Heat wave

A construction worker helps build an apartment complex at the corner of Clement Avenue and Richter Street in Kelowna. During the current heat wave, WorkSafeBC has issued a warning and tips for how outdoor workers can avoid heat stress, heat exhaustion and heat stroke.

It’s sweltering out there.

It’s especially sizzling if you’re working outdoors in the direct sun on a construction site, dressed in a hard hat, heavy steel-toed boots, long work pants, a shirt and a safety vest.

That’s why WorkSafeBC has issued a heat advisory for outdoor workers and their employers.

“Outdoor work increases in the summer months, and both employers and workers need to be aware of the dangers of sun exposure and heat stress,” said senior manager of prevention Barry Nakahara.

Heat stress can lead to heat exhaustion, which can become heat stroke.

“Last year in B.C., there were 38 accepted claims for work-related injuries caused by heat stress. These are preventable injuries,” Nakahara said.

Since the Okanagan is often the hottest region in the province, being aware of, preventing and treating heat stress, heat exhaustion and heat stroke is paramount.

Over the B.C. Day long weekend, a heat wave descended on the Valley, pushing the mercury up to 34 C.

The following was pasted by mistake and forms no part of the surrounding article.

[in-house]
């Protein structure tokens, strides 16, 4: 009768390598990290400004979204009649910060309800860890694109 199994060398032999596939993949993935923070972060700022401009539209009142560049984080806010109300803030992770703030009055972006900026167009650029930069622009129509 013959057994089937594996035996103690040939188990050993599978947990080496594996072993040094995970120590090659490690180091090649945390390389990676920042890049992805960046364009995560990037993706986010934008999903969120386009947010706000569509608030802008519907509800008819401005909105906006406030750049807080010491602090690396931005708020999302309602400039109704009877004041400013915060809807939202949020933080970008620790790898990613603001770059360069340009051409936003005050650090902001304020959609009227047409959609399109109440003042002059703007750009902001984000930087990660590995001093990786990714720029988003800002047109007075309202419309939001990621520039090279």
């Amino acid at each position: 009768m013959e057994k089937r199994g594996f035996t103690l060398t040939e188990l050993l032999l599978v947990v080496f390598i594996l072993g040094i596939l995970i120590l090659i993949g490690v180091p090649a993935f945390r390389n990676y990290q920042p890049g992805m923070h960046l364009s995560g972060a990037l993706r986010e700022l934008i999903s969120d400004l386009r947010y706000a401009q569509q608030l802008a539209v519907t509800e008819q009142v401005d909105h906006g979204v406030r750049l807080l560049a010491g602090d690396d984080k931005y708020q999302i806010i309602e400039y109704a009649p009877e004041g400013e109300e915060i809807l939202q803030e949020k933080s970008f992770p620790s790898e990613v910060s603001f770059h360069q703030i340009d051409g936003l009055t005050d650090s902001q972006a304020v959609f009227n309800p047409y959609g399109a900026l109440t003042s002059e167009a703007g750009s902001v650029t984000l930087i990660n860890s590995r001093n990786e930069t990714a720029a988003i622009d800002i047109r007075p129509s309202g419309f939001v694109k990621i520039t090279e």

Tuesday saw blistering sun and 33 C.

Wednesday and Thursday will also be sunny and 34 C.

Friday, the temperature dips, but only slightly, to 32 C, with the chance of a thundershower to break up the high pressure.

By the weekend, the heat wave will be over, with cloud, showers and a high of 23 C in the forecast.

Symptoms of heat stress and heat exhaustion include excess sweating, dizziness, fainting and muscle cramps.

By the time it turns into heat stroke, the victim stops sweating, but the dizziness, fainting and muscle cramps can continue with the possible addition of increased breathing rate, confusion, seizures and even cardiac arrest.

Awareness and prevention are key because if workers start to feel ill, they likely already have heat stress or heat exhaustion.

To prevent heat stress, WorkSafeBC urges workers and employers to monitor conditions and make sure no one is working alone outside.

Workers should drink plenty of water — a glass every 20 minutes — to avoid dehydration.

Wear sunscreen.

Hard physical work should be scheduled for the cooler parts of the day — before 11 a.m. and after 3 p.m.

Workers should also wear light, loose-fitting clothing made of breathable fabric.

First aid has to be available and emergency procedures must be in place.

Modifications to working conditions, facilities, equipment and processes should be made to keep workers out of the sun and heat as much as possible.

This can include rotating work activities and using additional workers to reduce exposure for everyone.

More breaks in established areas with shade and water are necessary to cool down.